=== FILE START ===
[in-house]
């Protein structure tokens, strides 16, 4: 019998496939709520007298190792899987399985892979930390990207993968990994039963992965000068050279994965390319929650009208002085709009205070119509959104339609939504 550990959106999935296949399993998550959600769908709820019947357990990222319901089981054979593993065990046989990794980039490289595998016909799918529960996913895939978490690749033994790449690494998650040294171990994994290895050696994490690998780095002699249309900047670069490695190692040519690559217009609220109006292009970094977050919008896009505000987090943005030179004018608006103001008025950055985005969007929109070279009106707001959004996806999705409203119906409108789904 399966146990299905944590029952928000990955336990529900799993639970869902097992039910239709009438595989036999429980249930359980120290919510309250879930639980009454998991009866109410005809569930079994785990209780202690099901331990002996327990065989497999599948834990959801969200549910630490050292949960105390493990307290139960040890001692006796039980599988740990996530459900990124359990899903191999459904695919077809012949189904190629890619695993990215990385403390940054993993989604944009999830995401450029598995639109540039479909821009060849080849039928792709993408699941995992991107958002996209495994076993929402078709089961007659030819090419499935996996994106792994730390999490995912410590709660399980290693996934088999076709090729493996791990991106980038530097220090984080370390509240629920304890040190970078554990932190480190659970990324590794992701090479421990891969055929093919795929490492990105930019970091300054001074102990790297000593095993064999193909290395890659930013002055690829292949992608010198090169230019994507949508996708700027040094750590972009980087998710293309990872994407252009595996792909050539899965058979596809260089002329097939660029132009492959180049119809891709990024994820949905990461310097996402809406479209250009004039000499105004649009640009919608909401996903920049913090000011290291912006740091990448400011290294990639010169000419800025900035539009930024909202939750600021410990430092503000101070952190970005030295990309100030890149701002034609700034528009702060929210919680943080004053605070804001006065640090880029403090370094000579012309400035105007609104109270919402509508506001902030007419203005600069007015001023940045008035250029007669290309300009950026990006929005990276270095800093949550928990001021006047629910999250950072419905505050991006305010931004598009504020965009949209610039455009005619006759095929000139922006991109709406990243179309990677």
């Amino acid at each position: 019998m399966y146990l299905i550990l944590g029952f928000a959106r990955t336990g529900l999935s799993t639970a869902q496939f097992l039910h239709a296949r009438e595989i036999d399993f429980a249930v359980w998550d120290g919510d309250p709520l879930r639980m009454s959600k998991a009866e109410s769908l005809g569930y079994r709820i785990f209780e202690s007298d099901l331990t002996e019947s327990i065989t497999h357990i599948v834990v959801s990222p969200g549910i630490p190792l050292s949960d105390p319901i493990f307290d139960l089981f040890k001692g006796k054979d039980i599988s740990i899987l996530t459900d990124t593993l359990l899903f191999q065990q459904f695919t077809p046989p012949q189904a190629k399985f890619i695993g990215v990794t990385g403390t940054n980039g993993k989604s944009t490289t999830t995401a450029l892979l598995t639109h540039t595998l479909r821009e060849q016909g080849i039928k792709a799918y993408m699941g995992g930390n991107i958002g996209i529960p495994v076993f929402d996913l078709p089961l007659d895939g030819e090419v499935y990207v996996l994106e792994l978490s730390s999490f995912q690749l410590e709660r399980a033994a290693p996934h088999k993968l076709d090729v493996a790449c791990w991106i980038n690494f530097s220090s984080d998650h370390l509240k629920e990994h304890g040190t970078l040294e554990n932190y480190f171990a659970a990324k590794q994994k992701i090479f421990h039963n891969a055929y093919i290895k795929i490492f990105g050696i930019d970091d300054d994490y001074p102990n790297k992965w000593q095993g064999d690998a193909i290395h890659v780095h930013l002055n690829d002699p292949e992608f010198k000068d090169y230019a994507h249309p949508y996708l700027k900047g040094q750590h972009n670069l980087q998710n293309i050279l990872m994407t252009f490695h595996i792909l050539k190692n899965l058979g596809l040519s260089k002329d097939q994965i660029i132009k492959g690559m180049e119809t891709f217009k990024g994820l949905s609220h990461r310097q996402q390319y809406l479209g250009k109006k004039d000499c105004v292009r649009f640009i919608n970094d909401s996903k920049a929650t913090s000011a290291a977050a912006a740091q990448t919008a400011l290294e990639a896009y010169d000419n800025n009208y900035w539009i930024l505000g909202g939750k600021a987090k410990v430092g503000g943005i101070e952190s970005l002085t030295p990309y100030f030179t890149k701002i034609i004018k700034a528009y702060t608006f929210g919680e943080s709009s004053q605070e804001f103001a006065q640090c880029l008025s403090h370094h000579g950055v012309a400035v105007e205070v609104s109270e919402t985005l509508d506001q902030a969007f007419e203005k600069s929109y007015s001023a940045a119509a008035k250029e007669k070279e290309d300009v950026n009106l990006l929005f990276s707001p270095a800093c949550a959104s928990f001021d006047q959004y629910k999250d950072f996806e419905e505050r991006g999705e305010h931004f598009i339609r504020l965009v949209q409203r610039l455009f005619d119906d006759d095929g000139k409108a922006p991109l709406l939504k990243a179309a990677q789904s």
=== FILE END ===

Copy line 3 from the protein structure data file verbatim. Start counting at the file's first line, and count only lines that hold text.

């Amino acid at each position: 019998m399966y146990l299905i550990l944590g029952f928000a959106r990955t336990g529900l999935s799993t639970a869902q496939f097992l039910h239709a296949r009438e595989i036999d399993f429980a249930v359980w998550d120290g919510d309250p709520l879930r639980m009454s959600k998991a009866e109410s769908l005809g569930y079994r709820i785990f209780e202690s007298d099901l331990t002996e019947s327990i065989t497999h357990i599948v834990v959801s990222p969200g549910i630490p190792l050292s949960d105390p319901i493990f307290d139960l089981f040890k001692g006796k054979d039980i599988s740990i899987l996530t459900d990124t593993l359990l899903f191999q065990q459904f695919t077809p046989p012949q189904a190629k399985f890619i695993g990215v990794t990385g403390t940054n980039g993993k989604s944009t490289t999830t995401a450029l892979l598995t639109h540039t595998l479909r821009e060849q016909g080849i039928k792709a799918y993408m699941g995992g930390n991107i958002g996209i529960p495994v076993f929402d996913l078709p089961l007659d895939g030819e090419v499935y990207v996996l994106e792994l978490s730390s999490f995912q690749l410590e709660r399980a033994a290693p996934h088999k993968l076709d090729v493996a790449c791990w991106i980038n690494f530097s220090s984080d998650h370390l509240k629920e990994h304890g040190t970078l040294e554990n932190y480190f171990a659970a990324k590794q994994k992701i090479f421990h039963n891969a055929y093919i290895k795929i490492f990105g050696i930019d970091d300054d994490y001074p102990n790297k992965w000593q095993g064999d690998a193909i290395h890659v780095h930013l002055n690829d002699p292949e992608f010198k000068d090169y230019a994507h249309p949508y996708l700027k900047g040094q750590h972009n670069l980087q998710n293309i050279l990872m994407t252009f490695h595996i792909l050539k190692n899965l058979g596809l040519s260089k002329d097939q994965i660029i132009k492959g690559m180049e119809t891709f217009k990024g994820l949905s609220h990461r310097q996402q390319y809406l479209g250009k109006k004039d000499c105004v292009r649009f640009i919608n970094d909401s996903k920049a929650t913090s000011a290291a977050a912006a740091q990448t919008a400011l290294e990639a896009y010169d000419n800025n009208y900035w539009i930024l505000g909202g939750k600021a987090k410990v430092g503000g943005i101070e952190s970005l002085t030295p990309y100030f030179t890149k701002i034609i004018k700034a528009y702060t608006f929210g919680e943080s709009s004053q605070e804001f103001a006065q640090c880029l008025s403090h370094h000579g950055v012309a400035v105007e205070v609104s109270e919402t985005l509508d506001q902030a969007f007419e203005k600069s929109y007015s001023a940045a119509a008035k250029e007669k070279e290309d300009v950026n009106l990006l929005f990276s707001p270095a800093c949550a959104s928990f001021d006047q959004y629910k999250d950072f996806e419905e505050r991006g999705e305010h931004f598009i339609r504020l965009v949209q409203r610039l455009f005619d119906d006759d095929g000139k409108a922006p991109l709406l939504k990243a179309a990677q789904s």